This is particularly true about “cloud computing” and other latest and greatest technologies.  I have written about “the cloud” before, but I thought I would add to that based on this article published by InformationWeek on 2011 Cloud Computing predictions.  The number one prediction is that “the cloud” will be PCI compliant.  The article says that “the cloud” was believed to be PCI non-compliant and that the PCI DSS does not address “the cloud.”

Let us clear up the PCI DSS not addressing “the cloud” comment as it is the easiest to address.  Whether people admit it or not, the PCI DSS is actually written in such a way to address changes in technology without directly calling out new technologies.  For example, people complained about virtualization not being explicitly called out years ago.  They pointed to requirement 2.2.1.a that restricted configurations to “one primary function” per server.  Those of us that had been through the QSA training had been told that this requirement was by server, logical or physical, and did not apply to the hypervisor.  However, there were caveats on how to treat the configuration of the hypervisor and any virtual clusters.  While cloud computing is not explicitly called out, the PCI DSS can be applied to “the cloud” as long as the operating constraints of “the cloud” are taken into account during the assessment.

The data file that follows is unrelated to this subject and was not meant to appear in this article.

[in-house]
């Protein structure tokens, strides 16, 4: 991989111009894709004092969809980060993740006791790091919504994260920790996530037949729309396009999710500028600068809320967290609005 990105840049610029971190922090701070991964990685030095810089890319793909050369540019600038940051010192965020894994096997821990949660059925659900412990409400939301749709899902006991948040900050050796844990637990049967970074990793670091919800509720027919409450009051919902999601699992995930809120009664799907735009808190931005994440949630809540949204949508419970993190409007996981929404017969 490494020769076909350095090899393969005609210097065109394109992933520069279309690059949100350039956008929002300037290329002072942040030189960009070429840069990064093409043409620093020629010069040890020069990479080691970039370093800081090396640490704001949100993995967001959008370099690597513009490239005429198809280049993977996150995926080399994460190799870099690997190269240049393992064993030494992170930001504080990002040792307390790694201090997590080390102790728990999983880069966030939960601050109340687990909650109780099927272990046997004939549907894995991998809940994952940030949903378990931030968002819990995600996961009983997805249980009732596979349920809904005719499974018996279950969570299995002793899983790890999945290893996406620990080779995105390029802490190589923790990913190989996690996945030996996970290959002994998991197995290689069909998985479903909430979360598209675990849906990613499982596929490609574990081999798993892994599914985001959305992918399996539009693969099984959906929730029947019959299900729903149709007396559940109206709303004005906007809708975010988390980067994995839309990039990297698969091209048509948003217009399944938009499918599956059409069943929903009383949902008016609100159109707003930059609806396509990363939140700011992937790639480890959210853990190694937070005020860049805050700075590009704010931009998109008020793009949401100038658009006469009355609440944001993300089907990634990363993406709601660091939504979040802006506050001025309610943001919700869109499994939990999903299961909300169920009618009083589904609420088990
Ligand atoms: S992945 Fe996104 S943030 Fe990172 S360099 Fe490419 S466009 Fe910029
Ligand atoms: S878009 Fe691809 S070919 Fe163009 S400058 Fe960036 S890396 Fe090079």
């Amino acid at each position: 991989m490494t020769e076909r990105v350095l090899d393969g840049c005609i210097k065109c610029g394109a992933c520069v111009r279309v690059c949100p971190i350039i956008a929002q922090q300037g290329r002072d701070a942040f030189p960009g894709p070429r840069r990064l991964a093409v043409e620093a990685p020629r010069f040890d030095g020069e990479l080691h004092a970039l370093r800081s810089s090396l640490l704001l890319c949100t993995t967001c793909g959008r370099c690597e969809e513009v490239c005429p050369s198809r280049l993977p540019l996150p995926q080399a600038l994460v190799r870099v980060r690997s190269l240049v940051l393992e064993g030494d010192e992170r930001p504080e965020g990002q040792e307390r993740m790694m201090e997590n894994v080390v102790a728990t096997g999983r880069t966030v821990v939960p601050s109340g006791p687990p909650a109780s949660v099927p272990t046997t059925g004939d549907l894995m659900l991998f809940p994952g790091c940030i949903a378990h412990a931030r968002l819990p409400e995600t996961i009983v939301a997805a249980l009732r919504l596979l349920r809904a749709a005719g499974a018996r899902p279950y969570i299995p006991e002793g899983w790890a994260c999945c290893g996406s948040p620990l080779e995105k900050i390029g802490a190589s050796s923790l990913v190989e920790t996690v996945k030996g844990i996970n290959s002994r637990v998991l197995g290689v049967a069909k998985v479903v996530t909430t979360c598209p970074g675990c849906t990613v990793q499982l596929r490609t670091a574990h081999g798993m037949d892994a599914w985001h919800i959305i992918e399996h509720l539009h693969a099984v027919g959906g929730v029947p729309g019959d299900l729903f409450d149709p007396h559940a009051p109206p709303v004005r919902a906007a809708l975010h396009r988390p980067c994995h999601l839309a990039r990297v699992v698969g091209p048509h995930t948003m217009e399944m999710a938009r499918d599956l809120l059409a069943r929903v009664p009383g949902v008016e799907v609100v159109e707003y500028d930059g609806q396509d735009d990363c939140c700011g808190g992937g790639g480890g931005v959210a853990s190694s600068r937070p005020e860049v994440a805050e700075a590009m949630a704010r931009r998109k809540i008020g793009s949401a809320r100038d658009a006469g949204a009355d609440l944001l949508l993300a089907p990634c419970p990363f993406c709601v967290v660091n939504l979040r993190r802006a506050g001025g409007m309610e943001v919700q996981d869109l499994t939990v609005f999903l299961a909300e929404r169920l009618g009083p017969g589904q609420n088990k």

So the PCI DSS can be applied to “the cloud” in its existing form.  Then where is the problem?  The first problem with “the cloud” is in defining “the cloud.”  If you were to ask every vendor of cloud computing to define “the cloud,” I will guarantee you will get a unique answer from each vendor asked.

To address this key issue, I went to the best source I could find, the National Institute of Standards and Technology (NIST).  NIST has possibly the best definition for “the cloud” I have found and it has only taken NIST 15 iterations to get to the one that is currently published.  However, NIST defines the following as key characteristics of “the cloud.”